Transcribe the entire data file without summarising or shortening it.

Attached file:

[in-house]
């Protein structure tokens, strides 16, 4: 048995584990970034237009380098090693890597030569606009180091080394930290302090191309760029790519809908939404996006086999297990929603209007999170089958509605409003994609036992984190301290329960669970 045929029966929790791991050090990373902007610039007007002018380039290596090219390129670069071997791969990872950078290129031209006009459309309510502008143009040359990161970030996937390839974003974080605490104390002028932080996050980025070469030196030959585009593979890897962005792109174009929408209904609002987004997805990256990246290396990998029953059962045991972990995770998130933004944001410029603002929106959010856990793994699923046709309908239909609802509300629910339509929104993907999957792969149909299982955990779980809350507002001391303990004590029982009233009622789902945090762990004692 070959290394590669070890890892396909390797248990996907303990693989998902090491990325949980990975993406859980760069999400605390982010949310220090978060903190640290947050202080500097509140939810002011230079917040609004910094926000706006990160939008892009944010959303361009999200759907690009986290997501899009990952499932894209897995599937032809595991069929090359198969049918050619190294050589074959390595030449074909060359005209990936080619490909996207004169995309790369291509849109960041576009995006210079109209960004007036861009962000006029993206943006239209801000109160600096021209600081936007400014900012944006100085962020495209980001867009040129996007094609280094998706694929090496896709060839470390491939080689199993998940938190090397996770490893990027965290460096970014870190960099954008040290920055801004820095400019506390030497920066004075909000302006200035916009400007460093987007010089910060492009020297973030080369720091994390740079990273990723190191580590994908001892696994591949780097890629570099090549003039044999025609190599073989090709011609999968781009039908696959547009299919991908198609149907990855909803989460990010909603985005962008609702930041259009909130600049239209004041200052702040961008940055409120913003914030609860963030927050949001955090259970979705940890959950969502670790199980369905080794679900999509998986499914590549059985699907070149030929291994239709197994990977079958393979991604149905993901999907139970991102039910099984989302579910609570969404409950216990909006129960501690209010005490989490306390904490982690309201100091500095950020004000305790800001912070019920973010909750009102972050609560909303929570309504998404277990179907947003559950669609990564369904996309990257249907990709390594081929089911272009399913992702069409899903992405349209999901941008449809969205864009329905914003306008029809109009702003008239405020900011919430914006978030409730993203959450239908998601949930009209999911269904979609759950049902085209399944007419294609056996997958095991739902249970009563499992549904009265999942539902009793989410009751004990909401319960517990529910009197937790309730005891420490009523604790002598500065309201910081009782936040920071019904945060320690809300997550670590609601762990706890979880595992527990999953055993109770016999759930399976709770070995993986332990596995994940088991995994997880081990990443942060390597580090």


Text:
[in-house]
């Protein structure tokens, strides 16, 4: 048995584990970034237009380098090693890597030569606009180091080394930290302090191309760029790519809908939404996006086999297990929603209007999170089958509605409003994609036992984190301290329960669970 045929029966929790791991050090990373902007610039007007002018380039290596090219390129670069071997791969990872950078290129031209006009459309309510502008143009040359990161970030996937390839974003974080605490104390002028932080996050980025070469030196030959585009593979890897962005792109174009929408209904609002987004997805990256990246290396990998029953059962045991972990995770998130933004944001410029603002929106959010856990793994699923046709309908239909609802509300629910339509929104993907999957792969149909299982955990779980809350507002001391303990004590029982009233009622789902945090762990004692 070959290394590669070890890892396909390797248990996907303990693989998902090491990325949980990975993406859980760069999400605390982010949310220090978060903190640290947050202080500097509140939810002011230079917040609004910094926000706006990160939008892009944010959303361009999200759907690009986290997501899009990952499932894209897995599937032809595991069929090359198969049918050619190294050589074959390595030449074909060359005209990936080619490909996207004169995309790369291509849109960041576009995006210079109209960004007036861009962000006029993206943006239209801000109160600096021209600081936007400014900012944006100085962020495209980001867009040129996007094609280094998706694929090496896709060839470390491939080689199993998940938190090397996770490893990027965290460096970014870190960099954008040290920055801004820095400019506390030497920066004075909000302006200035916009400007460093987007010089910060492009020297973030080369720091994390740079990273990723190191580590994908001892696994591949780097890629570099090549003039044999025609190599073989090709011609999968781009039908696959547009299919991908198609149907990855909803989460990010909603985005962008609702930041259009909130600049239209004041200052702040961008940055409120913003914030609860963030927050949001955090259970979705940890959950969502670790199980369905080794679900999509998986499914590549059985699907070149030929291994239709197994990977079958393979991604149905993901999907139970991102039910099984989302579910609570969404409950216990909006129960501690209010005490989490306390904490982690309201100091500095950020004000305790800001912070019920973010909750009102972050609560909303929570309504998404277990179907947003559950669609990564369904996309990257249907990709390594081929089911272009399913992702069409899903992405349209999901941008449809969205864009329905914003306008029809109009702003008239405020900011919430914006978030409730993203959450239908998601949930009209999911269904979609759950049902085209399944007419294609056996997958095991739902249970009563499992549904009265999942539902009793989410009751004990909401319960517990529910009197937790309730005891420490009523604790002598500065309201910081009782936040920071019904945060320690809300997550670590609601762990706890979880595992527990999953055993109770016999759930399976709770070995993986332990596995994940088991995994997880081990990443942060390597580090």